2. Materials and Methods

2.1. Preparation of RTL Extracts

RTL was purchased in July 2017 from Wanhua, Taipei County, Taiwan, identified by Prof. Wei-Jan Huang in the College of Pharmacy, Taipei Medical University. A voucher specimen (TMU27449) was deposited in the herbarium of College of Pharmacy, Taipei Medical University. The extraction protocol was based on our previous methods, with slight modifications [8]. RTL stems and leaves together were freeze-dried into a powder (4160.9 g), subsequently extracted with 6 mL distilled water or methanol (1 : 6, w/v) at 4°C for 72 h, and filtered using a cheese cloth. The filtrate was filtered twice through Whatman No. 1 filter paper and centrifuged at 7,000 ×g for 20 min. The supernatant was vacuum-concentrated using a rotary evaporator below 40°C. The concentrated methanol extract was dissolved in 400 mL water and subsequently extracted with an equal volume of hexane and ethyl acetate (EA) solvent, and the n-hexane and EA layers were divided through column chromatography using a Sephadex LH-20 column with 200 mL of 50–100% alcohol sequentially. The different fractions were then collected from the n-hexane layer (Hf1, Hf2, Hf3, and Hf4) and the EA layer (EAf1, EAf2, EAf3, and EAf4), as shown in Figure 1.

2.2. TLC

The supernatants were placed onto a silica gel precoated plate (Kieselgel 60 F254, 0.20 mm, Merck, Darmstadt, Germany). The TLC plates were added with a solvent mixture of dichloromethane: methanol: H2O: acetic acid (10 : 1:0.1 : 0.2, v/v), followed by immersion into 10% sulfuric acid, and then, the mixture was heated. Using the color distribution state of TLC, similar effluents were collected, and the solvent was drained through a rotary evaporator. Different concentrates were freeze-dried into a powder and kept at −80°C until use.

2.3. Cell Culture

The experiments were performed on FL83B mouse hepatocytes (ATCC, Rockville, MD, USA) incubated in an F12K medium containing 10% fetal bovine serum (Invitrogen Corporation, Camarillo, CA, USA) in 10 cm Petri dishes at 37°C and 5% CO2. The experiments were performed on cells that were 80–90% confluent.

2.4. TNF-α Induction of IR in FL83B Cells

The IR-induced paradigm was described as the previous method with slight modifications [10]. FL83B cells were seeded in 10 cm dishes and incubated at 37°C for 48 h to reach 80% confluence. The serum-free medium containing recombinant mouse TNF-α and different RTL fractions (25 μg/mL) was incubated for 2 h at 37°C to induce IR.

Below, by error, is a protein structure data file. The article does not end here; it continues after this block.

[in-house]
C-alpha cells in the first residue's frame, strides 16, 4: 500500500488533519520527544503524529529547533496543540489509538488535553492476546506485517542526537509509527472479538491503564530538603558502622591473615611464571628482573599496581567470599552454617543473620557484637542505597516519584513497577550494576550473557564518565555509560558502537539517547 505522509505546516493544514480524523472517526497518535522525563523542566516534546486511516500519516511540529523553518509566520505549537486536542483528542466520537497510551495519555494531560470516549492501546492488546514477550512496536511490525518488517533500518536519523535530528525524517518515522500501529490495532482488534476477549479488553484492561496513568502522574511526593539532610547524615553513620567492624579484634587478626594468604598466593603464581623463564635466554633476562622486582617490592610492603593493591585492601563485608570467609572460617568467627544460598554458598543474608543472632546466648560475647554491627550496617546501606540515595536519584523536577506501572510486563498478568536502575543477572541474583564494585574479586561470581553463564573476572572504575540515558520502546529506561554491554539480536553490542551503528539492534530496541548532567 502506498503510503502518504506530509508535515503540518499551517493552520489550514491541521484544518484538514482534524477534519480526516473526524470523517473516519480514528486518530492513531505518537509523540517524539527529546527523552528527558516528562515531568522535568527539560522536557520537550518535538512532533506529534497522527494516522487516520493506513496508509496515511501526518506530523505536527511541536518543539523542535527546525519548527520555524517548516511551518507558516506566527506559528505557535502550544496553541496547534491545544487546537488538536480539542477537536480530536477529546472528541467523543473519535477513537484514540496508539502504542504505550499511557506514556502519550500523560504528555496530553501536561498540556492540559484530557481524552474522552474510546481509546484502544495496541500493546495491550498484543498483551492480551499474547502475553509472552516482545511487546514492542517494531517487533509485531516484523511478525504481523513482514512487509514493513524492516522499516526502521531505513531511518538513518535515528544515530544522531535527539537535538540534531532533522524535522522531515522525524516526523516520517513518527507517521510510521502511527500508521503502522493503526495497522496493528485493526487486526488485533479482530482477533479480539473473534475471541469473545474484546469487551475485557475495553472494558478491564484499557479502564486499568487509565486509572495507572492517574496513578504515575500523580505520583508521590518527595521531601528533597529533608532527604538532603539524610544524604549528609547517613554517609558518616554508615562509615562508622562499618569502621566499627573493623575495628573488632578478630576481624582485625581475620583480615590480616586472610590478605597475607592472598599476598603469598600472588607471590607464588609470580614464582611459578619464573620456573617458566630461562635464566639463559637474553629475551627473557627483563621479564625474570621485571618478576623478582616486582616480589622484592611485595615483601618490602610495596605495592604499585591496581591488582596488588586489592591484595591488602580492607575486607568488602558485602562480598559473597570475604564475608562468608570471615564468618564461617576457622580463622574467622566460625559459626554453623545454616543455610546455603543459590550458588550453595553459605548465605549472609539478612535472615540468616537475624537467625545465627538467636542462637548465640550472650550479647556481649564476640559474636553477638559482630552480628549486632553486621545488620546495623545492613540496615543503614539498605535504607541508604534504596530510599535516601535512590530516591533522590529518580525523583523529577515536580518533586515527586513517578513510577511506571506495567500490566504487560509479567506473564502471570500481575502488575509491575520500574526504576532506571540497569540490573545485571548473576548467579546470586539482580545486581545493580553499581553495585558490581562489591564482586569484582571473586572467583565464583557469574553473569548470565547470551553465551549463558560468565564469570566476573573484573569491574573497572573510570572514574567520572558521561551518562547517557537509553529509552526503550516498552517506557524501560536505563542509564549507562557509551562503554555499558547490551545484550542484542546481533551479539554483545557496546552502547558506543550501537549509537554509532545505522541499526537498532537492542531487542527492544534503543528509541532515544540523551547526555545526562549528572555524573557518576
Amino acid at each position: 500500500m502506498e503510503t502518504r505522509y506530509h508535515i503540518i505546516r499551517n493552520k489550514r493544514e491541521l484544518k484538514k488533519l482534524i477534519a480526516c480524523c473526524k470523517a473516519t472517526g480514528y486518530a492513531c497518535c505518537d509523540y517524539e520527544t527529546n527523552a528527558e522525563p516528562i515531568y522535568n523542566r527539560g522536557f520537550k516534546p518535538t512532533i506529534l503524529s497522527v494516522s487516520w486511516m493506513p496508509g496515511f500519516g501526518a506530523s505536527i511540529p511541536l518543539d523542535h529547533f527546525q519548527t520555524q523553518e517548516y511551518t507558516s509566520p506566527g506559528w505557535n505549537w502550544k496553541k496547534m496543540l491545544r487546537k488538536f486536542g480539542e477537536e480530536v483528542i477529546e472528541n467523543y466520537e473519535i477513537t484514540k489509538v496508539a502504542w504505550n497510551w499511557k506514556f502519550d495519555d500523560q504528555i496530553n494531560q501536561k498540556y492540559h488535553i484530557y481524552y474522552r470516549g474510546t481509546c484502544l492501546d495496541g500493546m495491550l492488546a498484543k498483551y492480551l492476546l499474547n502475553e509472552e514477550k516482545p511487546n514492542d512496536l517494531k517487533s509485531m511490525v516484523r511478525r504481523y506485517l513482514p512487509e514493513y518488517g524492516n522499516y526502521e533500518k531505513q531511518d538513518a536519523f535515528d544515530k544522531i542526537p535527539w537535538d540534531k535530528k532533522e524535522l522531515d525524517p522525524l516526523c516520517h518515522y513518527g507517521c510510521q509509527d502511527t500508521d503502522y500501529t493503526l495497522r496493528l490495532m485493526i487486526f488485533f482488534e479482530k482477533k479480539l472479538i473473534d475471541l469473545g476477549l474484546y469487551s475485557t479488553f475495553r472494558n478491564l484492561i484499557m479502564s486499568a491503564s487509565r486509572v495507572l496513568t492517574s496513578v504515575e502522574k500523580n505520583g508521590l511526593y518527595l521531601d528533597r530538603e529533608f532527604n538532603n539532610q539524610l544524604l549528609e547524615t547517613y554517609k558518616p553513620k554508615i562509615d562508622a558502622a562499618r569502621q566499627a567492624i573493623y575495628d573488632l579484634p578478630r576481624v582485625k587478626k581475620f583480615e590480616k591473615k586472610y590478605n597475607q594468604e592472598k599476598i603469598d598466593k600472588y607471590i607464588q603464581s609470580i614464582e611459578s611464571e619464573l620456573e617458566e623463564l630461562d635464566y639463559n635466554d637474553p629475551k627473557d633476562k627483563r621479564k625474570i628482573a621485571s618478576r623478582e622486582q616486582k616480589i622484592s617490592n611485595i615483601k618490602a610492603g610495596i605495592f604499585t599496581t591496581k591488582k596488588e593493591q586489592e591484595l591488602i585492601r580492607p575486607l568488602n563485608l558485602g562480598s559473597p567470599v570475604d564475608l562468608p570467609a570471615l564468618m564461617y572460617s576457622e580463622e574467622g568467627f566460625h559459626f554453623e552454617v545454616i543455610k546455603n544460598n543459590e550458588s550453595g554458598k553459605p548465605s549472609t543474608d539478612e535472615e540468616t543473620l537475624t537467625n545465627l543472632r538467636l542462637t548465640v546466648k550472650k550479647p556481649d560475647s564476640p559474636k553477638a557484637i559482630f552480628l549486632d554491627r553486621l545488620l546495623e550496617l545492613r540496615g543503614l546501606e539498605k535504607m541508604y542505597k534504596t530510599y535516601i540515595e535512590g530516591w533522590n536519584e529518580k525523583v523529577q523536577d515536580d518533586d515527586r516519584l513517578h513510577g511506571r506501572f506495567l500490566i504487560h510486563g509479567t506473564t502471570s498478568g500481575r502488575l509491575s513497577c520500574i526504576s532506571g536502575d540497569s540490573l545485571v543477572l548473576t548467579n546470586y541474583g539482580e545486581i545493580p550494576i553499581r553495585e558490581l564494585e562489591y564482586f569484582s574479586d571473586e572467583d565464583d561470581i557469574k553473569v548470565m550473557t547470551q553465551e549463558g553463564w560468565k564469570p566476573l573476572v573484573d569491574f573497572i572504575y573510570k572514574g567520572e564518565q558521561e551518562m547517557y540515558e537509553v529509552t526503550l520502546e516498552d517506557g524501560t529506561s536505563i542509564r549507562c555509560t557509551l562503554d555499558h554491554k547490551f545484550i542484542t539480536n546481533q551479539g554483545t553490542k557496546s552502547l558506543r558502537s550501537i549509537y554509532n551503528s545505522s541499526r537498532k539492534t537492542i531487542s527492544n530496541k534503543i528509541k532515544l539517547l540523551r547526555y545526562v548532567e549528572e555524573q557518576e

2.5. TNF-α Induction of IR with OA-Induced Lipid Accumulation in FL83B Cells

FL83B cells (5 × 105) were seeded in six-well plates and incubated in a serum-free medium containing 20 ng/mL TNF-α, 1 mM OA, and 2% bovine serum albumin for 24 h. The cells were then transferred to a serum-free medium containing 25 μg/mL of the samples and 100 nM of insulin, followed by incubation at 37°C.

Lipid accumulation was measured by using Oil Red O staining. Cells were placed on a plate, washed in PBS, and then, fixed in 10% formalin for 1 h. PBS was washed twice, and 0.5 g Oil Red O stain was added for 15 min. The stained cells were washed in distilled water, subsequently washed in 1ml isopropanol. Taking 100 μl to a plate, the absorbance was measured at 492 nm. The value represented the total fat content in the cell.

2.6. Uptake of Fluorescent 2-[N-(7-nitrobenz-2-oxa-1,3-diazol-4-yl) amino]-2-deoxy-d-glucose (2-NBDG) in FL83B Cells

The FL83B cells were seeded in 10 cm dishes and then incubated at 37°C for 48 h to achieve 80% confluence. The serum-free medium containing 20 ng/mL recombinant mouse TNF-α was added before incubating for 2 h to induce IR. The cells were then transferred to another F12K medium containing 5 mM glucose, without (basal) or with 200 μM insulin and 10 μL different RTL fractions and incubated for 30 min at 37°C. An assay of glucose uptake was then performed as described previously [10].The fluorescence intensity of the cell suspension was evaluated by flow cytometry (FACScan, Becton Dickinson, Bellport, NY, USA) at an excitation wavelength of 488 nm and an emission wavelength of 542 nm. Fluorescence intensity reflected the cellular uptake of 2-NBDG.

2.7. Western Blot Analysis

The protein extraction methods used in this study were adopted from our previous protocol [11]. The protein concentration in the cell extract was determined using a Bio-Rad protein assay dye reagent (Richmond, VA, USA). Aliquots of the supernatant containing 50 μg protein were separated through standard SDS-PAGE and electrophoretically transferred to polyvinylidene difluoride membranes. The membranes were incubated with anti-insulin receptor β (IRβ; 1 : 1000; Cell Signaling Technology, Beverly, MA, USA), anti-PI3-kinase p85 (1 : 1000; Cell Signaling Technology), anti-phospho-Akt (Ser473) (1 : 1000; Cell Signaling Technology), anti-Akt (1 : 500; Cell Signaling Technology, Danvers, MA, USA), antiglucose transporter (GLUT)2 (1 : 500; Millipore, Billerica, MA, USA), anti-PPARα (1 : 1000; GeneTex, Irvine, CA, USA), or anti β-actin (1 : 4000; GeneTex) antibodies at 4°C overnight. The membranes were incubated with anti-mouse IgG or anti-rabbit IgG secondary antibodies and washed thrice for 5 min each time. Protein band images were detected and captured using the UVP Biospectrum image system (Level, Cambridge, UK). Finally, all relevant protein expressions were normalized with β-actin.

2.8. Statistical Analyses